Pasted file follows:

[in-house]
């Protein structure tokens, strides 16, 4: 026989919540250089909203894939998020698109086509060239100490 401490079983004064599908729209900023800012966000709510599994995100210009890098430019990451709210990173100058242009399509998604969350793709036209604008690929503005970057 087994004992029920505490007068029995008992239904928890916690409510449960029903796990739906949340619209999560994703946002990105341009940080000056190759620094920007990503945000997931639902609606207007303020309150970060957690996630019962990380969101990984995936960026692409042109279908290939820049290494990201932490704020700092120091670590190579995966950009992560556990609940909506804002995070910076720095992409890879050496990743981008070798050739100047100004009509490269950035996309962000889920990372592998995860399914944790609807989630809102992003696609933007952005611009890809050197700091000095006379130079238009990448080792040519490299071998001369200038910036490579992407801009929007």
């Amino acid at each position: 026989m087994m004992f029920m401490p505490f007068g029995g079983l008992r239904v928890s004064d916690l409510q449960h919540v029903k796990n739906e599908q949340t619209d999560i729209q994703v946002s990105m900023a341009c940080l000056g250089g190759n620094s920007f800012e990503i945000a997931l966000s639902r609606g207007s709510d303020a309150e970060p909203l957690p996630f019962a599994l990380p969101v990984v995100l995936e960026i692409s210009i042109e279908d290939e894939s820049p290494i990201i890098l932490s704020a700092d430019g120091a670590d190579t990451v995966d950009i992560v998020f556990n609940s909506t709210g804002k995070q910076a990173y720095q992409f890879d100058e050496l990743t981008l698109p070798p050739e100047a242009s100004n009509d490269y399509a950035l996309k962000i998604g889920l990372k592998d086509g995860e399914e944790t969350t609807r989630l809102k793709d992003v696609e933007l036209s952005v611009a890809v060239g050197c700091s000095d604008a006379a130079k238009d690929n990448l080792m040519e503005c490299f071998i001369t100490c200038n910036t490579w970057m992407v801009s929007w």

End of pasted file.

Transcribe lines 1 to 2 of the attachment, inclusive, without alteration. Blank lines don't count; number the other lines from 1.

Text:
[in-house]
């Protein structure tokens, strides 16, 4: 026989919540250089909203894939998020698109086509060239100490 401490079983004064599908729209900023800012966000709510599994995100210009890098430019990451709210990173100058242009399509998604969350793709036209604008690929503005970057 087994004992029920505490007068029995008992239904928890916690409510449960029903796990739906949340619209999560994703946002990105341009940080000056190759620094920007990503945000997931639902609606207007303020309150970060957690996630019962990380969101990984995936960026692409042109279908290939820049290494990201932490704020700092120091670590190579995966950009992560556990609940909506804002995070910076720095992409890879050496990743981008070798050739100047100004009509490269950035996309962000889920990372592998995860399914944790609807989630809102992003696609933007952005611009890809050197700091000095006379130079238009990448080792040519490299071998001369200038910036490579992407801009929007």